Thirty-Fifth Day of Lent

Luke 22:1-6
22 Now the Festival of Unleavened Bread, called the Passover, was approaching, 2 and the chief priests and the teachers of the law were looking for some way to get rid of Jesus, for they were afraid of the people. 3 Then Satan entered Judas, called Iscariot, one of the Twelve. 4 And Judas went to the chief priests and the officers of the temple guard and discussed with them how he might betray Jesus. 5 They were delighted and agreed to give him money. 6 He consented, and watched for an opportunity to hand Jesus over to them when no crowd was present.

There’s something deeply sacrilegious at the beginning of this passage.

At a time when one of the great Feasts of Jewish tradition was approaching the religious leaders of the community were not preparing for the feast, but for murder. And the chief motivation for this activity was that they were afraid of the crowd. Despite providing religious leadership for the people they were frightened of the opinion of the crowd.

The relationship between leaders and the crowd is always a complex one. We see it in Parliament in all the difficulty of Brexit. According to our Parliamentary system MPs are not our delegates, they are our representatives, and they are required to go to Parliament and vote according to their conscience as opposed to voting according to the wishes of their electorate. This requires a special kind of leadership ability, and often it requires people who are not afraid of the crowd.

During the Passover upwards of 100,000 people would pack into Jerusalem and many, many of them would be fascinated to see and hear this maverick preacher Jesus. How much they believed what he was saying is open to question but nobody could deny he was quite a spectacle. But he was a threat to the powers of the day and they were desperate for a way to get rid of him and so I’m sure that the crowds didn’t know that they were plotting. To preserve their status and their power though, they were willing to contemplate the unthinkable.

Did Judas see an opportunity in the crowds to advance his political ideology of rebellion against Rome? Get rid of Jesus and force an uprising? Once again the crowd was a central feature of the plotting that was going on but they were probably unaware.

And at the centre of the whole drama was the one man Jesus. He seems particularly isolated at this stage. He’s safe in the city during the day when he’s surrounded by the crowds who are whipped up to a religious frenzy anyway at this time. But every night he has to sneak out of the city when the crowds melt away, because he knows his life is in danger.

The leadership sees this one man as a threat to their power. The revolutionary sees him as the spark to ignite a revolution. Either way Jesus has been dehumanised by both parties and his death is a price worth paying to uphold complementary ideologies.

And so a plot is hatched in secret, to do something in secret when there are no crowds around.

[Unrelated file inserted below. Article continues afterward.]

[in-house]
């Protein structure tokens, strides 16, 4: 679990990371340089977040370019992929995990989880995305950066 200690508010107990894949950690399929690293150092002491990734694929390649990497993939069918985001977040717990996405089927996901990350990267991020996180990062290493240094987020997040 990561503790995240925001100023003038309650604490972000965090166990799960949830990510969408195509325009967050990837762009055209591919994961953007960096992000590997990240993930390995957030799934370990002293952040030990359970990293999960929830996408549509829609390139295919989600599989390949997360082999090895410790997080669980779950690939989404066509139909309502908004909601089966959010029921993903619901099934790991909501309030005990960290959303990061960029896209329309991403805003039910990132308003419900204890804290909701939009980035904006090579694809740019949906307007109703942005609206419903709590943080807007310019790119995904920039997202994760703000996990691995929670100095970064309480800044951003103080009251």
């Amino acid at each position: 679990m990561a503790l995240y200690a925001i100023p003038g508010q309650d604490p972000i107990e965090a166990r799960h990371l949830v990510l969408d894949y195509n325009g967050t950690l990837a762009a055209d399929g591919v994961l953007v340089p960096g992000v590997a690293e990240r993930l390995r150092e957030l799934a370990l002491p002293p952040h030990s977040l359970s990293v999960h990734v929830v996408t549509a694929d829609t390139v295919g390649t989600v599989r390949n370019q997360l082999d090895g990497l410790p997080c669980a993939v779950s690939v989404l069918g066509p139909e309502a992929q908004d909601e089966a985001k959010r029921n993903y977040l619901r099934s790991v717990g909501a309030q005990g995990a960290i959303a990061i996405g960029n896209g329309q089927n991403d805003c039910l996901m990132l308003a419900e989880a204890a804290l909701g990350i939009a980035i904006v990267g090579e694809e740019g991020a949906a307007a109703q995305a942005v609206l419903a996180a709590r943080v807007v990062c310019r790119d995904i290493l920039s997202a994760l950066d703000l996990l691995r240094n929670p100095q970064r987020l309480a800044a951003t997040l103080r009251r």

Jesus is threat or spark, whose death will further the aspirations of others, and so he can be treated as a nothing.

Everybody is using everybody else in the story. The leaders are using Judas, Judas is using the leaders and everyone is keeping the crowd in the dark but preparing to use them for their own ends. Everybody is using everybody in the story….except for Jesus.

He is the centre of attention for everybody, but he has no say in what is happening.

This is such a toxic form of violence. People are reduced to tools or instruments or weapons without their consent. People are to be used or abused to advance my cause or to further my ambition. This kind of thing happens all around us in all sorts of ways. It’s what the so-called corporate ladder was invented for—I climb at the expense of colleagues. We do it every time we tell a lie or a half truth to protect ourselves at the cost of damaging someone else.

It also happens every time we put our institutions, like the church, above the needs of people. So when we lie or dissemble to protect the institution and someone else suffers, we are following in a long, dishonourable line of plotters who, when they should be getting ready for worship, are committing murder.

Here are all the bible verses which reference Judas Iscariot, Matthew 10:4, 13:55, 26:14, 16, 25, 47-49, 27:1-5; Mark 3:19, 6:3, 14:10, 43-45; Luke 6:16, 22:1-4, 47-48; John 6:71, 12:4, 13:2, 13:26-30; 14:22, 18:2-6; Acts 1:16-18, 25. Why not take time to read all of them and reflect on his life and actions.

When you read and reflect think about how the deeper aspects of his life and motivation might find some parallels in your own. Are there any ways in which you feel compassion for Judas?

So here I stand again Lord,
In the opening days of Holy Week,
Facing into the heart of faith.
And what I see is deception
And violence.

I see it in the religious leaders
I see it in Judas

And I am conscious of it in myself.

Thank you that even now
There is forgiveness.

Help me to walk in newness of life
Help me to walk in peace
Help me to walk in truth
This Holy Week
And forever more


Thirty-Third Day of Lent

Luke 12:49-53
49 “I have come to bring fire on the earth, and how I wish it were already kindled! 50 But I have a baptism to undergo, and what constraint I am under until it is completed! 51 Do you think I came to bring peace on earth? No, I tell you, but division. 52 From now on there will be five in one family divided against each other, three against two and two against three. 53 They will be divided, father against son and son against father, mother against daughter and daughter against mother, mother-in-law against daughter-in-law and daughter-in-law against mother-in-law.”

O dear! This is not the Christian message as we have imagined it. What has happened to gentle Jesus meek and mild? I wonder have I misunderstood his message and impact? “Do you think I came to bring peace on earth?” (Luke 12:51). Well…….yeah? The bible tells me so. You are the Prince of Peace. When you were born the angels sang “peace on earth and goodwill towards all.”